A friend recently showed me a hilarious article
by Dennis Dutton about the ghastly writing now common in professional journals. Dutton argues that rather than concentrating our worries on the declining level of writing and reading comprehension among students, we should be asking why academia is now flooded with needlessly technical or ridiculously esoteric language. Must articles attain some absurd level of incomprehensibility in order to find respect among peer reviewers? While we used to prize clarity and concision, it too often seems that authors must exclude a certain percentage even of the highly literate to claim academic legitimacy. This practice poses serious problems for students attempting to decipher their readings. Perhaps most worrisome, however, is what we end up learning unintentionally: the high praise that follows feeble jargon and affected sentence structures.
After reading numerous papers on any subject, students are bound — by what now seems like convention — to adopt similar writing styles. Desperate to be published, some authors rely on pretense and thus continually push their bastardization of language onto students across the academic world. This practice is neither logical nor efficient.
I am not talking about the use of technical language when it is needed: there will never be a simpler phrase for gel electrophoresis or a way to explain special relativity without using language unique to physics. I am not asking people to abstain from Greco-Latinate derivatives; part of the beauty of language is in the variety of tones it can convey with specific but unassuming diction. I do not expect anyone to avoid subject-specific terms if they are the clearest and most efficient way to communicate an idea. If you found a poet’s use of metonymy brilliant or their writing cathartic, then say it. But if you find yourself writing utilize instead of use, take a second to ask yourself why. Maybe you found yourself so inspired by an editorial that you decided to write a satire on the proliferating utilization of jargon in erudite populations. Or you might be trying to substitute style for substance.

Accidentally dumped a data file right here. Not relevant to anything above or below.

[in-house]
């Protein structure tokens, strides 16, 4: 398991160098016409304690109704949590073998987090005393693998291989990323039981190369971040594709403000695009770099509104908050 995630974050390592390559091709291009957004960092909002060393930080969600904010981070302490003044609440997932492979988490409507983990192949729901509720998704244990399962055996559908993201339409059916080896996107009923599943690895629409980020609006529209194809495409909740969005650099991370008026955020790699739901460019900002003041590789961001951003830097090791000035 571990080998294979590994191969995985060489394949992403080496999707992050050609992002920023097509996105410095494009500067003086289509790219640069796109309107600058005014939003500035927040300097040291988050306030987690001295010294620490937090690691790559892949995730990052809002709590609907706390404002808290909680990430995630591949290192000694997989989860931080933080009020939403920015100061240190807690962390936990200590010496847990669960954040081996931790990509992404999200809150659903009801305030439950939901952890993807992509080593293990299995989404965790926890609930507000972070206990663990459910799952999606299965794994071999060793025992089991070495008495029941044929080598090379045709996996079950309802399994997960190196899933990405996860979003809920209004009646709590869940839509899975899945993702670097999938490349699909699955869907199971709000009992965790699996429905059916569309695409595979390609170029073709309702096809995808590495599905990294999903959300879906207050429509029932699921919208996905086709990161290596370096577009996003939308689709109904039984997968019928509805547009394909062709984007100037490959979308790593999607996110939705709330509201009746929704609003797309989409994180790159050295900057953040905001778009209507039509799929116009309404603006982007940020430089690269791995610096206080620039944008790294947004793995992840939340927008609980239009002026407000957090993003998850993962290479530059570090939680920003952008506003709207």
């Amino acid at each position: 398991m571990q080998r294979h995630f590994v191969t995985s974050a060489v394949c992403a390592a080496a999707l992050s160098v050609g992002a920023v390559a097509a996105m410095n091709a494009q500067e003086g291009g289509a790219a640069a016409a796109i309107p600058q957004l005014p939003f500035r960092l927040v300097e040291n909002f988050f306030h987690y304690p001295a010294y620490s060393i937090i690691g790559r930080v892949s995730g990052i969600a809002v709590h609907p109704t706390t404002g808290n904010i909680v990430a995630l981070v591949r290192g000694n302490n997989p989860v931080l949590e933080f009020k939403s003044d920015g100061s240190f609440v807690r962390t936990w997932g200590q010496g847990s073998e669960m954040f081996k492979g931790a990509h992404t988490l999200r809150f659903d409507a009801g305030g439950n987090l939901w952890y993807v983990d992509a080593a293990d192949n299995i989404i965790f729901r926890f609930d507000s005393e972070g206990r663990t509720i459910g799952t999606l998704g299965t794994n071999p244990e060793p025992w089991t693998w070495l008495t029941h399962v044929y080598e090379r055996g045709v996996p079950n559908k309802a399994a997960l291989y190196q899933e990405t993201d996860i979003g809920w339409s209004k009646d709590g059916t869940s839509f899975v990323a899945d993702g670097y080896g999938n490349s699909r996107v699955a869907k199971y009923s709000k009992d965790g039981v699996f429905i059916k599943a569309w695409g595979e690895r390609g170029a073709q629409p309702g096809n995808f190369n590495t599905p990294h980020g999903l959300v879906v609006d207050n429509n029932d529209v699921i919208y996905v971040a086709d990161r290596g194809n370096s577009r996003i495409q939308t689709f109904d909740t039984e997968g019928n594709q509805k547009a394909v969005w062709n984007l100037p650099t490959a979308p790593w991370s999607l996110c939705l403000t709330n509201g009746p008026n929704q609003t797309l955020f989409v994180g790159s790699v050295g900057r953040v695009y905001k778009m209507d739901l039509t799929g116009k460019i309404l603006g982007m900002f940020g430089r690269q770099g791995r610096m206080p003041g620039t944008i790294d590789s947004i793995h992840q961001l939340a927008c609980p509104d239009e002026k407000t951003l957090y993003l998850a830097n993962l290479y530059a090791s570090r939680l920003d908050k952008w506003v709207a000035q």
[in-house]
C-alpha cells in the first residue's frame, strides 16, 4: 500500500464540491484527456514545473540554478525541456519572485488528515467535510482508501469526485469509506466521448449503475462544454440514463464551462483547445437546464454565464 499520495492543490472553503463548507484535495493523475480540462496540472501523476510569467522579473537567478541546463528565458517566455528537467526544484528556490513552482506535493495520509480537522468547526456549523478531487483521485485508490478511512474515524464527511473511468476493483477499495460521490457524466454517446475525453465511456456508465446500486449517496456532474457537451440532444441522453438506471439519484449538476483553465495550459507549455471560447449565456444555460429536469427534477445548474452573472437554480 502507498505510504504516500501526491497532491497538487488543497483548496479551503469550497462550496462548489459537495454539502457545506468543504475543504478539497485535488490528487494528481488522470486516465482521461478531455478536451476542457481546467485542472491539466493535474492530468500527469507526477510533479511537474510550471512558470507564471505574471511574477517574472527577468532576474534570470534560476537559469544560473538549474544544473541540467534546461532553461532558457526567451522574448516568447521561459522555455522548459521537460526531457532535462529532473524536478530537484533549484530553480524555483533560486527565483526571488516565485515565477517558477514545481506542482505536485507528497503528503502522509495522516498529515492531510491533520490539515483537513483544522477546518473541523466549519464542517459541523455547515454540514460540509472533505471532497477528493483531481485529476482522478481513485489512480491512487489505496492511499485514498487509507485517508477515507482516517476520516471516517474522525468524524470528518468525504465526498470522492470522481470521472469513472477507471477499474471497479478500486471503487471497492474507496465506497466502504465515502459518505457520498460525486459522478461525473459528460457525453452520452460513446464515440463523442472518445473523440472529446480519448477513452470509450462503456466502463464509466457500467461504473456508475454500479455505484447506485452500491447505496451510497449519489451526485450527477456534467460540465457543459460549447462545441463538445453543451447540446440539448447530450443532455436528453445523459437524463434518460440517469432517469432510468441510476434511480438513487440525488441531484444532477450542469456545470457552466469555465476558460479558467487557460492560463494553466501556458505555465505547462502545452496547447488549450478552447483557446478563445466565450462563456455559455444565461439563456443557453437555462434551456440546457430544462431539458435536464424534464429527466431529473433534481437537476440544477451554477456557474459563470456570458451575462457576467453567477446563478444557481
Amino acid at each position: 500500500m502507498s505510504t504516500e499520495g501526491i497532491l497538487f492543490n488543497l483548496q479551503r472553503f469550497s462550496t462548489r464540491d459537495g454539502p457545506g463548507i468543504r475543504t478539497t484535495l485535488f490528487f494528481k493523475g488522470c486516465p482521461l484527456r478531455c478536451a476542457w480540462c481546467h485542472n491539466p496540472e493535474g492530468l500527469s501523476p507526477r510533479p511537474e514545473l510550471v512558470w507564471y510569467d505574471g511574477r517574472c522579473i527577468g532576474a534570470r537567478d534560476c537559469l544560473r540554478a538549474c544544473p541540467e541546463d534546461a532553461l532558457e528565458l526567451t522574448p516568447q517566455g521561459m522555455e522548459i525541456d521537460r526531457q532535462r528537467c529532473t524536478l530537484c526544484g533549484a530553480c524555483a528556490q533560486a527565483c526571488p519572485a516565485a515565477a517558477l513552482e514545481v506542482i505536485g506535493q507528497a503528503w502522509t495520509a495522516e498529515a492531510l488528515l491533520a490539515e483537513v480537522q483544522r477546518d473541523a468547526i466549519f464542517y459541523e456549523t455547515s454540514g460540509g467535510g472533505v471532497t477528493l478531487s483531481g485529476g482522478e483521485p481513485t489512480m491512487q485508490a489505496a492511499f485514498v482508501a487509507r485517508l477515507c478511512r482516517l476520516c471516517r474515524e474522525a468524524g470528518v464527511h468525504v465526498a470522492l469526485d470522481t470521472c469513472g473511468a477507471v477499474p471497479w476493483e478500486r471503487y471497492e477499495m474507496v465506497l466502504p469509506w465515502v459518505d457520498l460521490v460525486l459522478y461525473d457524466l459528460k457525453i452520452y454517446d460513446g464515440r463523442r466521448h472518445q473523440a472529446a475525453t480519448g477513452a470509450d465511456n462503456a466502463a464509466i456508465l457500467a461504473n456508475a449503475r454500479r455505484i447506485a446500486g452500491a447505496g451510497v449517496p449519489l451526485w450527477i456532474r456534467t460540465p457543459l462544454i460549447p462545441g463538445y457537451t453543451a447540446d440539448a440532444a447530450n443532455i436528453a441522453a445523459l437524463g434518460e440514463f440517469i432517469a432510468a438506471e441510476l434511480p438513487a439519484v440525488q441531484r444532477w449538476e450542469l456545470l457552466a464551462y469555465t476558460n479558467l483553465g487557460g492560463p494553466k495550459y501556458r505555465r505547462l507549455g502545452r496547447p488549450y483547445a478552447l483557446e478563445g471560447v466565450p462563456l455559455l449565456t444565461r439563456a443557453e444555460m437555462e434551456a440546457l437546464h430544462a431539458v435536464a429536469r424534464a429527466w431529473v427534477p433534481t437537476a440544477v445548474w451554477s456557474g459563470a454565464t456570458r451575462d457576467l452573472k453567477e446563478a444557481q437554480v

Anyone smart enough to write a sentence too complex to understand should be smart enough to simplify it.
I am guilty of inflating my diction as well. The first draft of this article used inundated instead of flooded and depreciating instead of declining — hypocritical, I know. After a while, sounding unnatural just comes naturally, but correcting this problem only takes remembering one more thing when proofreading. I hope that with a deliberate effort, we will again rank clarity as the supreme virtue in good writing. Using longer words does not define you as smart, knowing when to use them does.
Cole Tanigawa-Lau is copy chief. Email him at email@example.com.
Original article published on September 22, 2013.